If you are considering using video cameras or other surveillance in your workplace, state law might have something to say about it. There are many reasons you might want to use video cameras in your workplace – employee safety, insurance benefits, customer service quality assurance, to name a few. However, don’t forget that state law may restrict your ability to use video surveillance.
First: Where Can You Put a Device?
Some state laws restrict where you can place cameras in the workplace. For example, in California, employees have an explicit right to privacy in restrooms, locker rooms, and other rooms designated by the employer for changing clothes. Accordingly, California employers may not utilize cameras in those spaces. Moreover, in West Virginia, you cannot install cameras in areas “designated for the health or personal comfort of employees” or for safeguarding their possessions, such as locker rooms and employee lounges. Be sure to check your state law to see if there are any video camera location restrictions in your state, and be careful to follow them closely.
Second: Do Your Employees Have a Right to Privacy?
State law often protects individuals’ “right to privacy.” This can mean different things in different states, but generally courts look at whether the person had a “reasonable expectation of privacy” at the time of the surveillance and whether the employer had a legitimate business interest that outweighed the expectation of privacy. If an employee has consented to the surveillance, it is likely that there was not a reasonable expectation of privacy. However, some states, such as Oklahoma, have not yet recognized a formal privacy right. So, as you can see, whether and to what extent an individual has a right to privacy depends on the states in which you are doing business. And the extent to which that right extends to the workplace will also vary by state. As a general matter, you will want to make sure video cameras capture only as much footage as is necessary to further your business interests and avoid recording more activity than is necessary. You may also want to issue a video surveillance policy, with an acknowledgement and consent form for employees to sign, and, if the cameras are not openly visible, potentially have posters reminding employees that surveillance cameras are in the facility.
If you are a public employer, keep in mind that your employees may have constitutional protections as well.
Third: Unionized Workforces Have More Rights.
If you have unionized employees, you will likely need to bargain with the union about workplace surveillance. You will also need to make sure that the surveillance does not violate the terms of an existing collective bargaining agreement. Regardless of whether you have unionized employees, labor law protects employees’ rights to discuss unionizing and other terms and conditions of employment. So, to the extent your cameras will capture that sort of activity, do not take adverse action against employees for doing so.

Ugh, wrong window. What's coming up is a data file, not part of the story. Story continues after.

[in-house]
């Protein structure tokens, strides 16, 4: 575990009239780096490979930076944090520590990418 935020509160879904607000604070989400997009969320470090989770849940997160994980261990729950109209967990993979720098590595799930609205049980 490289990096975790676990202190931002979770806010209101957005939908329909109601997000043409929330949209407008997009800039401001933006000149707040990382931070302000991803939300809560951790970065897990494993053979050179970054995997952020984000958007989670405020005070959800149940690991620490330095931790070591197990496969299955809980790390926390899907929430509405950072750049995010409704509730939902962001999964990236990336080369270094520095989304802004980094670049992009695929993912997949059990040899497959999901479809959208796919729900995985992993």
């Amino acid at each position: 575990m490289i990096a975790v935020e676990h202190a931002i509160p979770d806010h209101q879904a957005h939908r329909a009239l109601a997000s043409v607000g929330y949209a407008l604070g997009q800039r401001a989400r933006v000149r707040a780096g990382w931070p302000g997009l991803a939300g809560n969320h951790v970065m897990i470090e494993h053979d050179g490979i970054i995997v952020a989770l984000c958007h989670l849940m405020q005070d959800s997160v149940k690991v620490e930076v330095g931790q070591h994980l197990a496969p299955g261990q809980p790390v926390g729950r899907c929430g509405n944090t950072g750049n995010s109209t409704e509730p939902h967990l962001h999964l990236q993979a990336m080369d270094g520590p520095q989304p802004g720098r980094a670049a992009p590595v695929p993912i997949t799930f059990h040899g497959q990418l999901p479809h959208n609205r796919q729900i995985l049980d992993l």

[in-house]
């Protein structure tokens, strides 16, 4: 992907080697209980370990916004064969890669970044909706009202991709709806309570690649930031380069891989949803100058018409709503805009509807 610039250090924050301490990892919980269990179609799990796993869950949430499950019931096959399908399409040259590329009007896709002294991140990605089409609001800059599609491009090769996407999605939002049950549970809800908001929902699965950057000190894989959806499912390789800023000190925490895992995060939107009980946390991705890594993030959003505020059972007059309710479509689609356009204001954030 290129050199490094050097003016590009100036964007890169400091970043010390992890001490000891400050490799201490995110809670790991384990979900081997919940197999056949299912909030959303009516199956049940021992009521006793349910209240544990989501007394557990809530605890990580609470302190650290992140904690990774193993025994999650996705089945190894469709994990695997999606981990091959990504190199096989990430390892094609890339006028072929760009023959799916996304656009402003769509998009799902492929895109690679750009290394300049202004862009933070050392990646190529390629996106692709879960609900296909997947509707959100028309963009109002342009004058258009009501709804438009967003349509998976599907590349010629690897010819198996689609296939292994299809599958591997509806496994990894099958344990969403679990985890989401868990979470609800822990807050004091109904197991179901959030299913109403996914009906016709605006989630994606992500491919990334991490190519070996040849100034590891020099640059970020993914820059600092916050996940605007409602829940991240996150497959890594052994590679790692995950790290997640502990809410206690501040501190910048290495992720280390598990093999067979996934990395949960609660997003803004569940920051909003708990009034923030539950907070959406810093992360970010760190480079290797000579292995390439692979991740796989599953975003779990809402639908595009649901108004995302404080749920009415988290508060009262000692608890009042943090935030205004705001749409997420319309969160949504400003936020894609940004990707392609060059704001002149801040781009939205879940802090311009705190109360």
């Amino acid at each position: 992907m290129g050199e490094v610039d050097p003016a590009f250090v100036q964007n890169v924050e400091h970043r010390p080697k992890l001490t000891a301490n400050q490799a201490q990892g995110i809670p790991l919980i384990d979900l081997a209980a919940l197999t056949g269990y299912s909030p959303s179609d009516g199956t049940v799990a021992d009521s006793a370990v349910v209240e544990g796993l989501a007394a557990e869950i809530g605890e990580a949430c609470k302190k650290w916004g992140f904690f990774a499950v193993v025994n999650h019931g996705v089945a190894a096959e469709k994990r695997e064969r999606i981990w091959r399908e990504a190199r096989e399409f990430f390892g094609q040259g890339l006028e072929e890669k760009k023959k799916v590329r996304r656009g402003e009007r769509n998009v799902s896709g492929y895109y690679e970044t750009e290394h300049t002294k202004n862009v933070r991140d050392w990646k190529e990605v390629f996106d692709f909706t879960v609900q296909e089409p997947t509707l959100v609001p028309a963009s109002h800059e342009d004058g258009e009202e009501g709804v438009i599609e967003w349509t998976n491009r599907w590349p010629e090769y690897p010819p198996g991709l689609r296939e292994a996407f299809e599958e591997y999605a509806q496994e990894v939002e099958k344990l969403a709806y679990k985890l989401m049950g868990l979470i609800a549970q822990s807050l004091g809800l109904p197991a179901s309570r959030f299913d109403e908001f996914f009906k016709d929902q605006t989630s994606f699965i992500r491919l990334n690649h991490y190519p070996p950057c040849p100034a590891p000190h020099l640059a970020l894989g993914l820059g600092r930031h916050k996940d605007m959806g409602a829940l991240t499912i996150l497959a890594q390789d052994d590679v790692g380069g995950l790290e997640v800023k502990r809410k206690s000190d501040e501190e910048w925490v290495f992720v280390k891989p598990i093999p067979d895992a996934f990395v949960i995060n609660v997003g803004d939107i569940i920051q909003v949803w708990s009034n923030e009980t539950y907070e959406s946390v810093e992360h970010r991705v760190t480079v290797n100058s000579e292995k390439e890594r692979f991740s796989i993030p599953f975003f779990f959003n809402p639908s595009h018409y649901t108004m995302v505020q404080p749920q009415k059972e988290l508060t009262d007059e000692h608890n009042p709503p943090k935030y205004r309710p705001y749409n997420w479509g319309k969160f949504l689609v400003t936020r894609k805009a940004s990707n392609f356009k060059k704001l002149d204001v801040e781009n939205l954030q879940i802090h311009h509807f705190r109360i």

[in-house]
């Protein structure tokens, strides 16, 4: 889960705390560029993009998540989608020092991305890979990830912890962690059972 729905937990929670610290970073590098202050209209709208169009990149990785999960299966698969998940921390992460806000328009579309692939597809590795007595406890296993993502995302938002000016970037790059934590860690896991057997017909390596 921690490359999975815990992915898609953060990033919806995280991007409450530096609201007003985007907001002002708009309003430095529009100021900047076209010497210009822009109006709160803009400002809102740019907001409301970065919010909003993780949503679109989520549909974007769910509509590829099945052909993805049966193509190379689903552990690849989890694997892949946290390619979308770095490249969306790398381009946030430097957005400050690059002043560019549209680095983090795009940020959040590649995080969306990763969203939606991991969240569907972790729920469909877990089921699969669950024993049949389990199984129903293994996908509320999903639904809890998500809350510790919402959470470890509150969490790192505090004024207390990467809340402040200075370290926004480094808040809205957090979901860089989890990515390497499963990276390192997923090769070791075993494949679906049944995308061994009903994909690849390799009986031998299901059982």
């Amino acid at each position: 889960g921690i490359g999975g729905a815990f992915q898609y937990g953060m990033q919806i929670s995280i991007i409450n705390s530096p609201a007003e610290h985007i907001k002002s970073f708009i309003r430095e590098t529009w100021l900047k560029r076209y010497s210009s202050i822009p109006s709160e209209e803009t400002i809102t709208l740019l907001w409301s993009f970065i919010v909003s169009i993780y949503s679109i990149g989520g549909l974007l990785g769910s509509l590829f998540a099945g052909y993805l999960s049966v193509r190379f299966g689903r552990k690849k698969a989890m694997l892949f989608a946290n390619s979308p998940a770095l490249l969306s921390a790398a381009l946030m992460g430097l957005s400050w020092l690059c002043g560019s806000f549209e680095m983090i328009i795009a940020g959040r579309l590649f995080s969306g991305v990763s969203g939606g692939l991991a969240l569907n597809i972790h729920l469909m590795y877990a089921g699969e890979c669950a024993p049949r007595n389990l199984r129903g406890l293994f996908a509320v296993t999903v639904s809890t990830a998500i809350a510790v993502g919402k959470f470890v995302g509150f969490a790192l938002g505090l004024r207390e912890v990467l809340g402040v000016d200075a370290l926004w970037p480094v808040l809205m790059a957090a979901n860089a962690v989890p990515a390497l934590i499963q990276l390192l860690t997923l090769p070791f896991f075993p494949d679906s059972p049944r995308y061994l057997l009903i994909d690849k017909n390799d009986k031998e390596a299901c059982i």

Fourth: Don’t Forget State Laws Protecting Off-Duty Activity.
If your video cameras will be capturing off-duty activity, you’ll generally want to make sure that you have a legitimate business reason for doing this and balance it against employee privacy rights. Moreover, some states prohibit employers from disciplining or terminating employees for engaging in various types of lawful behavior away from work and off-the-clock. For example, Wyoming prohibits taking action against employees for lawfully using tobacco products outside of work, and Pennsylvania prohibits employers taking action against employees for the lawful use of medical marijuana as allowed by state law. North Dakota has the most protective of these types of laws, prohibiting employers from taking action against employees because of any lawful activity, without much limitation. The important thing to keep in mind – if any video surveillance captures lawful off-duty activity, remember to check your state law to see if there are any employee protections in this area.
Fifth: Remember the Wiretapping Laws.
Both the federal government and many states have wiretapping laws. These laws vary but generally prohibit the recording of conversations without some level of consent. Be sure to check your state law in this area. As a general matter, it is best to avoid including audio recordings with your video surveillance of your workplace, as audio recordings can implicate these wiretapping laws and raise potential liability issues.
Sixth: Can the Employee View the Footage?
Many states give employees the right to inspect their personnel file. Moreover, some states require you to keep and maintain personnel files for a certain period after an employee is terminated. So, to the extent any video footage is pulled from your surveillance system and placed into an employee’s personnel file for issuing discipline or otherwise, make sure that the employee can view the footage if they request to see their personnel file, and make sure that any footage in a personnel file is maintained there for the required period of time after an employee’s termination.
As you can see, there a number of state law concerns surrounding video surveillance in the workplace. If you are considering using video cameras to monitor employees (whether in your facility or on company vehicles), consult with your legal counsel to make sure you are considering all state laws that may apply. You will also want to make sure that any video surveillance meets your business-related goals but doesn’t unnecessarily intrude on your employees’ privacy rights.